This tree, which grows beside Tim's church, bloomed on the day his death was confirmed.
Under God’s wings
Sunday the 12th of May was Mothers’ Day. It was also the Sunday on which the location and circumstance of Tim Bosma was unknown. That day prayers and petitions from churches far and wide went up to the Lord: Please, bring Tim home. Please, let him be safe. Lord, have mercy.
On that Sunday my preaching text was Psalm 91. Months earlier I and the worship team decided to have it be the focus for Mothers’ Day Sunday because it powerfully depicts God’s care and defense of his children, comparing God to a fiercely protective hen and us to chicks in absolute need of divine shielding from the enemy.
3 Surely he will save you
from the fowler’s snare
and from the deadly pestilence.
4 He will cover you with his feathers,
and under his wings you will find refuge;
his faithfulness will be your shield and rampart.
As we read those verses together, I knew that few would be thinking about their mothers at that moment. Instead, people were thinking about Tim. And they were wondering: are these words true? Is the Lord fiercely protecting him today? Is Tim secure under God’s wings? After a few moments, people probably started to wonder about some other questions: are these words true for my daughter with cancer? Are they true for my dad falling into the shadowy world of dementia? Are they true for me, with my struggles and fears?
To find answers to these hard but important questions, we as congregation tried to understand God’s pain as the world long ago slipped from wholeness to brokenness. We struggled to imagine God’s wounded heart as he saw evils and atrocities being committed against his creation and against his people.
The fierce determination of Jesus as he set his face toward Calvary, and on the way enduring betrayal, denial, taunts and torture, points us to gospel truth. Salvation is not escape from the attacks of evil, but rather confident hope in the Lord’s victory that lies beyond those attacks. Beyond cancer, beyond Alzheimer’s Disease, beyond violent assaults, even beyond murder most foul, stands the God who makes everything new. The Lord of resurrection and the Guarantor of eternal life. The One who with all his power and fierce determination hangs on to his people and shows them the full extent of his love.
Our Lord never abandoned Tim Bosma. Tim is still under the cover of the wings of his God. Nor has our Lord abandoned us in our sorrow and pain at Tim’s death. We also can experience the sanctuary of the Lord’s protection and peace, even as we walk through this dark valley.
1 Whoever dwells in the shelter of the Most High
will rest in the shadow of the Almighty.
2 I will say of the Lord, “He is my refuge and my fortress,
my God, in whom I trust.”
Rev. Bruce Adema is Pastor of Bethel CRC in Waterdown, Ont.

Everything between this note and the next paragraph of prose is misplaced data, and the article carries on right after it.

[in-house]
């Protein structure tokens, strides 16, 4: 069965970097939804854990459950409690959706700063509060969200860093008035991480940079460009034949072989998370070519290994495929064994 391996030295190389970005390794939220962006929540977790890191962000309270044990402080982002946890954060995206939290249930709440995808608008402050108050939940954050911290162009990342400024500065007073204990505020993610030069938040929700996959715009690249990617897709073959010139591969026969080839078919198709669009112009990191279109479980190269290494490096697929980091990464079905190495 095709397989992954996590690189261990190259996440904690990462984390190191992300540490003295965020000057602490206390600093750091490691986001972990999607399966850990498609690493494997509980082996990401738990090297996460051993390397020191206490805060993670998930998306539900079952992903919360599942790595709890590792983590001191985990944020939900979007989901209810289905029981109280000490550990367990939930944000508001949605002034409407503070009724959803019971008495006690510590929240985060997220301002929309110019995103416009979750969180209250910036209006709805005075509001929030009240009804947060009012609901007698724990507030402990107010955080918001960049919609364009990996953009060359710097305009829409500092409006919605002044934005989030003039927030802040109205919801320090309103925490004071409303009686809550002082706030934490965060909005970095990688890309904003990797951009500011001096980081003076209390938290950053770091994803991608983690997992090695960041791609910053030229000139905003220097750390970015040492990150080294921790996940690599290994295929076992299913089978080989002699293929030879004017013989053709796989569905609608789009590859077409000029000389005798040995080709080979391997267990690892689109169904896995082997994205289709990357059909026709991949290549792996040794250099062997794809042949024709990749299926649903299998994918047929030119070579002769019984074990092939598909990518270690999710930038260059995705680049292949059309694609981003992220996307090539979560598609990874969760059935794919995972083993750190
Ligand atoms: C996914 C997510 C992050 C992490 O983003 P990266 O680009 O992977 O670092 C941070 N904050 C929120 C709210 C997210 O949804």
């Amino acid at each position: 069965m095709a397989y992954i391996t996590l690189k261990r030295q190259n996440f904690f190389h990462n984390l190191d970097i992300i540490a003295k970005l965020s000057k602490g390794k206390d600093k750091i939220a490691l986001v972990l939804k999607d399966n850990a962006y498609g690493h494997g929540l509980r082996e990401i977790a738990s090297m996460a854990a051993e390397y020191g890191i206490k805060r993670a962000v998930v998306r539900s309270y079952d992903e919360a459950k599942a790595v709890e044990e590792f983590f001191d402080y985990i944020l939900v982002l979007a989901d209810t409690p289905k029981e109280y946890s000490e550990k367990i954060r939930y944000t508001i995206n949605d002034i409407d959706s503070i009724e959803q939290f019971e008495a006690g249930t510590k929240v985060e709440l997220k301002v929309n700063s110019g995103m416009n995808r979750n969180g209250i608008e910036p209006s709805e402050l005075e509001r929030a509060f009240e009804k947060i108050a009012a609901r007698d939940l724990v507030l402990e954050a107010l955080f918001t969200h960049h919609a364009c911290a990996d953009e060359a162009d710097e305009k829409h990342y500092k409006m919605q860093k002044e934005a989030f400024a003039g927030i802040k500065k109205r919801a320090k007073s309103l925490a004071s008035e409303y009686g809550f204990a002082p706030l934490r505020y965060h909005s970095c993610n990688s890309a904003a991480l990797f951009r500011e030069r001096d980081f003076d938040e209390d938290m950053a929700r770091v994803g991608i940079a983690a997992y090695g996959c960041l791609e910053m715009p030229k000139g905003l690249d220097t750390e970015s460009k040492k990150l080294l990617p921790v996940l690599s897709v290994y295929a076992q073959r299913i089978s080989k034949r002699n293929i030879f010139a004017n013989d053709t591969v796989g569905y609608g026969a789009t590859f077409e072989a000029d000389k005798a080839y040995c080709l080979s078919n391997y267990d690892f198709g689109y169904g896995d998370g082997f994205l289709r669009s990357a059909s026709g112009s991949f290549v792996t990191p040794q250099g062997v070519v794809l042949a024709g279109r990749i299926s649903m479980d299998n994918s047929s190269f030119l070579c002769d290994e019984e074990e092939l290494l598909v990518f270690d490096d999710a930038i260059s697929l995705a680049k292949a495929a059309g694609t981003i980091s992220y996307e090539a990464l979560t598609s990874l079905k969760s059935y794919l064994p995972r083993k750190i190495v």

The hard work of hope
There are three essential Christian virtues: faith, hope and love. A short catechism frequently quoted by the Apostle in his writings . . . the greatest is love, we’re told, and the hardest is hope. We grow weary and lose heart in the face of evil’s wretched work. What we see with our eyes, touch with our hands, feel in our bodies — these we have an easier time believing than a promise we hear with our ears. So we rage against the demonic darkness that has robbed us all of a life of promise, a husband, a son, brother and more.
The promises of God are to be music to our ears . . . but some days, the music is hard to hear because of the throbbing sorrow pounding in our spirit’s ear. The evidence of a life cut short drowns out the sweetness of what could have been, what should have been. Hope has to do with “seeing” something in the future to live towards; hope is the vision of a good day coming; it
energizes the spirit. But it’s hard to “see” hope when one cannot even pay attention to the here and now — the heart is in shock.
But there will come a time, perhaps in the not-too-distant future, when the heart will be lifted a little. We’ll catch ourselves smiling at the laughter of a child; we’ll notice the magnolia in bloom and marvel at its beauty; we’ll step out of our grief for a moment and listen for the still,
small sounds of life’s promise — that life is still good. God is still good. The music of his promises begins to be heard — it’s an act of faith. Faith believes there is a music to the spheres that the heart can hear, if it is stilled. Hope is the decision to dance again to that music. Hope is a decision, a decision of the heart to live, to “dance” to God’s promises of life in the face of grievous sorrow.
Hope dances to what you will decide to hear and pay attention to . . . and that’s work, hard work. . . to decide to look at the good things and refrain from being obsessed by how we’ve been robbed.
Where there’s life, there’s hope. Faith hears the music of God’s life-filled promises; hope begins to dance to that music; and once again love will say, “Come dance with me to the music of God’s promise.”
We may dance haltingly, with a limp, unsure of our step . . . but we’ve begun to live again and joy will return.
Rev. Bernie De Jonge is retired, now serving as a volunteer Support Pastor at New Life CRC in Guelph, Ont. He returned to Ancaster CRC to perform Tim and Sharlene’s wedding in 2010.
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The Bosma family, their church community and a vast, sympathetic cross-section of the wider public agonized through eight days of heartsick worry as police searched for Tim Bosma, a young father abducted f rom his home in Ancaster, Ont. The evening of May 6th he took ...